When I arrived in Nawalgarh, the first work of ‘art’ I noticed was not its famed frescoes or even its grand havelis — it was a piece of graffiti.
I was looking out of the window of the car I was travelling in, hoping to catch a glimpse of a fresco, when the car suddenly braked to let a cow pass. That’s when I saw the graffiti — a yellow rectangular patch with blue lettering on a cracked and patched surface. It was the contrast of the freshness of the graffiti against a dull and old surface that attracted me and I took a picture of it for that reason. The words (for those who can’t read the Devanagari script or understand Hindi) can be roughly translated to:
Even if it means losing your life, don’t give in to anything improper or immoral.
As the car moved ahead, I dismissed the graffiti as a one-off and resumed my search for the frescoes. Little did I know at that time that along with the frescoes and the havelis, I would be seeing other graffiti all over Nawalgarh.
As I explored Nawalgarh, I came across graffiti on the walls of abandoned havelis, painted over a faded fresco, in the marketplace, in the verandah of a house, outside a shop… In fact, this graffiti became a recurring work of art themselves, and almost as ubiquitous as the centuries-old frescoes.
The graffiti had a distinct visual signature and were instantly recognisable — yellow rectangular background, blue lettering, an encircled number in the top right hand corner, and the ‘signature’, of the organisation responsible for it, Gayatri Shaktipeeth Nawalgarh. Only 3 graffiti were not by the Gayatri Shaktipeeth. The themes ranged from messages to protect the environment to personal and moral development to warnings to meat eaters.
Presenting a selection of 15 graffiti that I saw at Nawalgarh. For those who cannot read the Devanagari script or understand Hindi, the translation is provided as the caption. Clicking on any of the pictures will start a slide show and once you have finished, don’t forget to come back to read the rest of the post.
I was initially amused and dismissive of the graffiti, but as I began to see more of them during my exploration of Nawalgarh this gave way to curiosity. Part of the curiosity was also fueled by the fact that none of the other towns I visited in Shekhawati had any graffiti. It was interesting to note that the graffiti were numbered giving an indication of more to come.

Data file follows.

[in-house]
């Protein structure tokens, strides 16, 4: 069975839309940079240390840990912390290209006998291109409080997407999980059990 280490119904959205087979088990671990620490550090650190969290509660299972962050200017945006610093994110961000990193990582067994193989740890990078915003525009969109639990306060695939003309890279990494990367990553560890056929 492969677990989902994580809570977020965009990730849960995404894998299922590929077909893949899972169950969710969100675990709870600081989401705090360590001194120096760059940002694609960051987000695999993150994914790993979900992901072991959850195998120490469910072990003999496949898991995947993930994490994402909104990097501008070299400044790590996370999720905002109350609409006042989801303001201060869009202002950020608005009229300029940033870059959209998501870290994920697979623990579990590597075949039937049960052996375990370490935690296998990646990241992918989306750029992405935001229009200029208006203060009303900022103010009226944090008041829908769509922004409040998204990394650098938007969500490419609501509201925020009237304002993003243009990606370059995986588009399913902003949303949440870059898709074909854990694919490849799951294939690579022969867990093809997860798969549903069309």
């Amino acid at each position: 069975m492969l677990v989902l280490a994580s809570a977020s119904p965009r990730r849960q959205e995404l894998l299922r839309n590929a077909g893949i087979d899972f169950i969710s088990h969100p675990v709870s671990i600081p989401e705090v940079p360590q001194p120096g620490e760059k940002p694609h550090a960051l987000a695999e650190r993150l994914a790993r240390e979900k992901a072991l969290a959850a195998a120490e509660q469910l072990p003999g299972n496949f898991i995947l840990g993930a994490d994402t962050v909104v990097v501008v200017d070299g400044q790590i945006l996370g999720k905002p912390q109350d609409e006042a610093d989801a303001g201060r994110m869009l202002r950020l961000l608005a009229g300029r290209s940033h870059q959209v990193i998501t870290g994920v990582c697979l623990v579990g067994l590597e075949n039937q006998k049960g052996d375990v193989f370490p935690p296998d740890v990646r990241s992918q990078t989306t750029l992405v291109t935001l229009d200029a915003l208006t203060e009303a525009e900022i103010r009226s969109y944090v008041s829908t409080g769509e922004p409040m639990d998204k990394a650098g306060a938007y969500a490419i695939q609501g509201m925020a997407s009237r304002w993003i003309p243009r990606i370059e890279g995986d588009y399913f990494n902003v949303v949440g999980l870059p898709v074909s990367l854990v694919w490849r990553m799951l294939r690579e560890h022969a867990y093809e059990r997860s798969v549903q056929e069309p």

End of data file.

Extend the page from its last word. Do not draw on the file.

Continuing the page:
I found some of the graffiti amusing, a couple of them thought-provoking and the ones that spoke about death by hanging for those killing cows disturbing. I found the ones referring art/pictures/paintings particularly interesting. According to Ilay Cooper’s book, there used to be frescoes with erotic content on the haveli walls. Many of them have been destroyed by whitewashing over them or painting a new subject over them. Did these graffiti refer to those frescoes or were they general observations?
With the growing interest came the questions. Who were the people behind the graffiti? Who/what was the Gayatri Shaktipeeth Nawalgarh? Who was Maharaj ji Sajjan? What was the purpose behind the graffiti?
The few locals I talked to about the graffiti were either amused by or were dismissive of my question. The reason for both reactions? They didn’t really know what the organisation was all about or who the people in the organisation were. One person even said, “They are nobody important.” But all the people asked said that the graffiti was new — about 4-6 months old (this was in January 2015) and new ones were appearing regularly. My question on why were these graffiti suddenly appearing was met with a puzzled silence.
For once, the internet hasn’t really helped me this time around with useful or reliable information on this. It is no wonder that I’m thinking about the graffiti even after all these months and wondering how many more have come up.
Tell me, have you come across such interesting graffiti during your travels?
PS: I am an awful translator and I know it. Apologies for the poor translation. 😦